American Songwriters Contest winner Taylor Fagins heads to “American Idol” (and we couldn’t be happier!)
When we wrote about aspiring composer Taylor Fagins last year, it filled us with inspiration and sadness.
Fagins’ story, as you can see HERE (and below), is filled with great waves of love and, sadly, hate.
But Fagins has just announced a new chapter in its musical history. Speaking to social media, the loud-voiced songwriter and musician told fans he was heading to American Idol on the show’s next season.
He wrote: âHappy New Year, all of you! Until 2022. Anything new? Oh yeah, watch me in American Idol Season 20 on February 27! @americanidol #americanidol # 20thseason â
What we say: Wow !!! Good luck!
For those who need a refresher on the history of Fagins, here is some of what we wrote about this time last year:
The first great song written by Taylor Fagins was called “Watch Me”. At the time, he was in college and in the midst of a severe bout of depression. He was struggling with suicidal thoughts; he now says it’s something he no longer struggles with, but admits it’s a constant battle to keep him at bay. Through this depression, Fagins knew he didn’t want to end his life, even though the impulse to do so was stronger than ever. Instead, he just started to cry and sing as loud as he could. The words for “Look at me” tumbled from his lips.
Singing about his own death kept Fagins from going all the way and, in essence, saved his life. Today, Fagins draws on this same emotion when he writes new works. That’s what he did on his latest single, “We Need More”. The song, which in many ways embodies the contemporary American social divide, drew Fagins’ attention to American songwriter. We are happy to announce that Fagins is our 2020 song contest winner.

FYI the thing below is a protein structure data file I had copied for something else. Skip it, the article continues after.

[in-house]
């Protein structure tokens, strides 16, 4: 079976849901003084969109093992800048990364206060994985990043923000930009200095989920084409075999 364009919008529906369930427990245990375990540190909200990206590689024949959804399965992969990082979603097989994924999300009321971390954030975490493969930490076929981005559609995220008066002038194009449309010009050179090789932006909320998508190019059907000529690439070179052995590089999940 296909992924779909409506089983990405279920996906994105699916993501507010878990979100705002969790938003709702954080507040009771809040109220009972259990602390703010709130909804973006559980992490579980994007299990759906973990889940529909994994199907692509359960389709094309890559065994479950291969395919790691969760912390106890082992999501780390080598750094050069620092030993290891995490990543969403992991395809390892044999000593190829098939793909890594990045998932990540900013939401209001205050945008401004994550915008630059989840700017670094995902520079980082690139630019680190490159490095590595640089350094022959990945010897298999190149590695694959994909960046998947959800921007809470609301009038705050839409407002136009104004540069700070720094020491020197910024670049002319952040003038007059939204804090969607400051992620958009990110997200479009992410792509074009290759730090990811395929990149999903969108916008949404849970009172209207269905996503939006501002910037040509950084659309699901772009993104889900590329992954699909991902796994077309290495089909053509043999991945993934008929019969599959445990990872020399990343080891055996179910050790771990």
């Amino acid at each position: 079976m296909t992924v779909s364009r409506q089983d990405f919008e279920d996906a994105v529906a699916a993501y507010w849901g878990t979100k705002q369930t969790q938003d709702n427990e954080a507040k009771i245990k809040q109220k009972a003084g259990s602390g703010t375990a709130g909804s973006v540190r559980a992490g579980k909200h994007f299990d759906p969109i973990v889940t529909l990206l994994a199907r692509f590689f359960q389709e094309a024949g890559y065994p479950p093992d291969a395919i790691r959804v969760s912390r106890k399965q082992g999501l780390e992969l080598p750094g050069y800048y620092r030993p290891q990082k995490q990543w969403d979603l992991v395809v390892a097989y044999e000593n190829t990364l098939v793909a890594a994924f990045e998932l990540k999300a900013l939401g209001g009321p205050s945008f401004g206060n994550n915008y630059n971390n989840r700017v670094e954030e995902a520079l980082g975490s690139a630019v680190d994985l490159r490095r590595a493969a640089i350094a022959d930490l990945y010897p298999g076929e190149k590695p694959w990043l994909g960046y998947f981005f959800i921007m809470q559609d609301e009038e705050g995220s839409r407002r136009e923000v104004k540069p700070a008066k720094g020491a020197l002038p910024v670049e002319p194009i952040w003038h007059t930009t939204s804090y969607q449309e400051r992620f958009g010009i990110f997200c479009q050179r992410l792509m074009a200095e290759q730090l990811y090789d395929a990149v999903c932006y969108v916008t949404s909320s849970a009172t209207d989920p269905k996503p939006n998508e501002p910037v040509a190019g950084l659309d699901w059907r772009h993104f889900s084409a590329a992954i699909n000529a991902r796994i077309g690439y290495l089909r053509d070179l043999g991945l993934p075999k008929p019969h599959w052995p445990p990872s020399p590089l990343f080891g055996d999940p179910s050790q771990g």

âI think, honestly, if I identify something,â says Fagins, âit’s the outward expression of a bottled up thought. When I really think about it, I often struggled and fell into depression, struggled to be honest with myself and where I’m from. If I can’t find the origin, I end up with a spiral. But if I open the floodgates, if I sing, then that opens this box of verses. Once I hear it and feel it, I can process it and maybe not feel as alone as I used to be.
Fagins grew up in Southern California and attended the University of California at Irvine, where he studied drama and musical theater. He moved to New York City for its plethora of stories, diversity and myriad of faces, and he now works with two different churches, writing music for one and leading community engagement for the other.
Fagins grew up surrounded by music. Her grandmother, who played the piano every night before falling asleep, sang in the church choir. Her mother played music in the car all the time; In his youth, Fagins borrowed his mother’s albums, immersing himself in them deeply. At age 9, Fagins announced that he wanted to make a good impression at the next family reunion.
âI thought I was a good actor,â says Fagins. âSo, I wanted to make an impression of Celine Dion but my mom said to me, ‘It’s not an impression. It’s singing and you do it really, really well. It was then that the music hit me. Like, ‘Oh, I can to sing!'”
Fagins, now 25, has perfected his velvety voice since his days in the high school choir. He took part in sports growing up, including a short stint on the soccer team, playing left tackle. But it wasn’t until his parents parted ways around Christmas eight years ago that Fagins really got into his writing and performance skills. As he needed to spend more time caring for his younger siblings and navigating new, complicated personal emotions, every journal entry he wrote became a song.
âWe’re fine now,â he said. âBut then it was really a big deal. I felt really alone. I put my emotions in my writing. And I found my voice. I knew I had to create healing for myself through the music I wrote.
While Fagins has performed his fair share, writing has become more and more central to his daily life over the years. When he’s not writing music he’s writing musical theater or working on a TV show idea he has at a healthy juice booth. His music is often rooted in something deep – death, fear, hope in the face of almost certain disappearance.
Read the rest of the article HERE.